world, the U.S. Department of Defense set new policy goals for its military in
its 2002 Defense Report.... The report
is obviously aimed at gaining absolute military superiority and security for
the United States. Some analysts say the
September 11 terrorist attacks, which took place after the United States had
shown contempt for other groups in the world, illustrated in an effective way
its vulnerability.... The United States
can realize its national security only by abandoning its unilateralist and
hegemonic practices in international affairs."
"Can The U.S. Treat The World In The Correct Way?"
Shi He noted in the official intellectual publication Guangming
Daily (Guangming Ribao) (9/6):
"September 11 is a sad day to the U.S. At present, American people should analyze
themselves carefully. The U.S. should
abandon unilateralism and coercive policies and seek political means based on
the relevant UN Security Council resolutions when dealing with questions like
the Iraqi issue. The U.S. should also
realize that all countries, no matter how big or small, are equal, and that
there should be mutual respect between people of different beliefs. The U.S. should cooperate with all peoples in
the world and strive for sustainable development.”
CHINA (HONG KONG SAR):
"A Lasting Legacy"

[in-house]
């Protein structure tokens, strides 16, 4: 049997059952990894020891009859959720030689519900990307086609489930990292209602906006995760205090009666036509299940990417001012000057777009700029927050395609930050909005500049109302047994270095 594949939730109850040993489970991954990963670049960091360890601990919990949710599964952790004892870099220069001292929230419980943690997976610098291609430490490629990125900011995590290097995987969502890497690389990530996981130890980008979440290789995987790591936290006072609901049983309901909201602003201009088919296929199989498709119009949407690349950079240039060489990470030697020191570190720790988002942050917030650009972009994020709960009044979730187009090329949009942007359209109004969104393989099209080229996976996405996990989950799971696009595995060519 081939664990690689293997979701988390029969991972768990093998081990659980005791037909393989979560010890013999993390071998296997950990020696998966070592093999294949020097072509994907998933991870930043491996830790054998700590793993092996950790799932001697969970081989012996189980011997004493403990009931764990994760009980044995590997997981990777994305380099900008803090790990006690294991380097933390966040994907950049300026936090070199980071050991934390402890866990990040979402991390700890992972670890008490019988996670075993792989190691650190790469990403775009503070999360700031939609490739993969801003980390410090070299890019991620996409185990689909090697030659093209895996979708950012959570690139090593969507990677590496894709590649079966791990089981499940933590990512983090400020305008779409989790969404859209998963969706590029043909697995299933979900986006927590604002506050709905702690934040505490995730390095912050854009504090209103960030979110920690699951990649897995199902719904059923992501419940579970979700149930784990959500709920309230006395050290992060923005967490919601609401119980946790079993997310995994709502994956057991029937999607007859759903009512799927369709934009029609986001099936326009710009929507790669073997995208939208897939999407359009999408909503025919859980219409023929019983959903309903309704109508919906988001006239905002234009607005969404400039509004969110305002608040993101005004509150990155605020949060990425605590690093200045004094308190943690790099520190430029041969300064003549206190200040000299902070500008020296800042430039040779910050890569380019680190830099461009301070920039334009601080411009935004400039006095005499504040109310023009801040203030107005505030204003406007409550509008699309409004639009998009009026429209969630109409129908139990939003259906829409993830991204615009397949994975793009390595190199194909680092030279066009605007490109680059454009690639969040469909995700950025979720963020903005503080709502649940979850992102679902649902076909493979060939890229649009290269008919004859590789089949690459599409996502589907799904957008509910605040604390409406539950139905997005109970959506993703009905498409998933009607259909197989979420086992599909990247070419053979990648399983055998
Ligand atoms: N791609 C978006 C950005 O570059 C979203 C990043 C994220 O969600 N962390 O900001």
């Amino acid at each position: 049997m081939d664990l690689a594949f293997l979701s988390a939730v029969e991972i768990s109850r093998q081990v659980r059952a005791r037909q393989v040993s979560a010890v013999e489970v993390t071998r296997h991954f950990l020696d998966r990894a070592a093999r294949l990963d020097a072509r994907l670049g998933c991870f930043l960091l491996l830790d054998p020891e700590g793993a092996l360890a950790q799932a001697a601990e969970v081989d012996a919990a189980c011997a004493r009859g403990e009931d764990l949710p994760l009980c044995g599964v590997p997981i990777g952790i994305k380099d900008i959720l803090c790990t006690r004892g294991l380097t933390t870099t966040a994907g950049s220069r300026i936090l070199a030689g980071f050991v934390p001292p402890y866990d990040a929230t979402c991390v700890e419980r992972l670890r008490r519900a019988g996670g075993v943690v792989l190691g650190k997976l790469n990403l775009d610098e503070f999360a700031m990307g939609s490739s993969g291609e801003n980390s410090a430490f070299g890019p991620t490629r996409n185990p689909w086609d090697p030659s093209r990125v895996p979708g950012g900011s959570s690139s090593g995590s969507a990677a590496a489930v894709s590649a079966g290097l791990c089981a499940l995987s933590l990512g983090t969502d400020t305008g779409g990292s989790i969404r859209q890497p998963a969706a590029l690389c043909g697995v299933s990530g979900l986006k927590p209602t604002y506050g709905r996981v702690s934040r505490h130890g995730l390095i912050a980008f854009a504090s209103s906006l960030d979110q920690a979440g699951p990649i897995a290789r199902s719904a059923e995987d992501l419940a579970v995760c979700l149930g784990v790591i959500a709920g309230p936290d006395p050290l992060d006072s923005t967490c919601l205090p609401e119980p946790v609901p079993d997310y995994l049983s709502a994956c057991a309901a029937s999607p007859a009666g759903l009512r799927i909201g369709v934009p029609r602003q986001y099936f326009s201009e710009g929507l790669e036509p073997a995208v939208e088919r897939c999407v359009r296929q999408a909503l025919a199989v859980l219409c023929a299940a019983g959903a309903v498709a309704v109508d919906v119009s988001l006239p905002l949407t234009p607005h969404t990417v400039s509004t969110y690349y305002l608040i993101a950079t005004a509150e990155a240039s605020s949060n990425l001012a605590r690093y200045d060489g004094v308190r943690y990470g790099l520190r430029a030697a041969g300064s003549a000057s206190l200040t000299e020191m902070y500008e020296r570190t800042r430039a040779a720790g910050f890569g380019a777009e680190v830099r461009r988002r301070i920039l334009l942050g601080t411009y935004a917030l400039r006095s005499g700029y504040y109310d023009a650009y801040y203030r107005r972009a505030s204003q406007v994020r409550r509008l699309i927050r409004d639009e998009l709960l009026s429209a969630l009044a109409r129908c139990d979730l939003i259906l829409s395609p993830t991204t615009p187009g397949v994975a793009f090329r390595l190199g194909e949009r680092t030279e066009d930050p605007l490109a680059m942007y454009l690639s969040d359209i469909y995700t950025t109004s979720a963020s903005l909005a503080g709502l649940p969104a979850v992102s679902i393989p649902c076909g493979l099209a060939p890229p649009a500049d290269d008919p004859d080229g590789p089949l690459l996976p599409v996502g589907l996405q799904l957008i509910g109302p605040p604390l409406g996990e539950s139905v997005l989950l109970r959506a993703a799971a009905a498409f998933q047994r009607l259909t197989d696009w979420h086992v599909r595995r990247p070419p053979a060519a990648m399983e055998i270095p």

The independent English-language South China
Morning Post commented (9/11):
"Diplomatically, the changes are immense. The Cold War has finally been laid to rest
amid new alliances and cooperation.
Still, questions remain and U.S. President George W. Bush and his
administration do not seem to be addressing them. Dictatorships are being
accepted and separatist and minority causes bulldozed in the name of fighting
terrorism.... U.S. hegemony and
insensitivity to the conflict between Israelis and Palestinians are the obvious
root causes, yet are being sidestepped by Mr. Bush and his advisers. Instead, their approach to tackling the
hatred and anger directed at the U.S. is to use threats and military
force. They misguidedly believe that the
best way to fight violence is with more violence. By doing so, they are avoiding the
time-tested solution of diplomacy, as well as the issues. The U.S. approach does nothing to ease the
nervousness felt by people worldwide.
The consequences of its actions will be widespread; they will further
damage global stability."
JAPAN: "World Economy
Continues To Fight Terrorism"
Business-oriented Nihon Keizai observed (9/11): "The
negative effect of the 9/11 terrorist attacks was not as damaging to the U.S.
economy as originally feared thanks in part to quick corrective actions by USG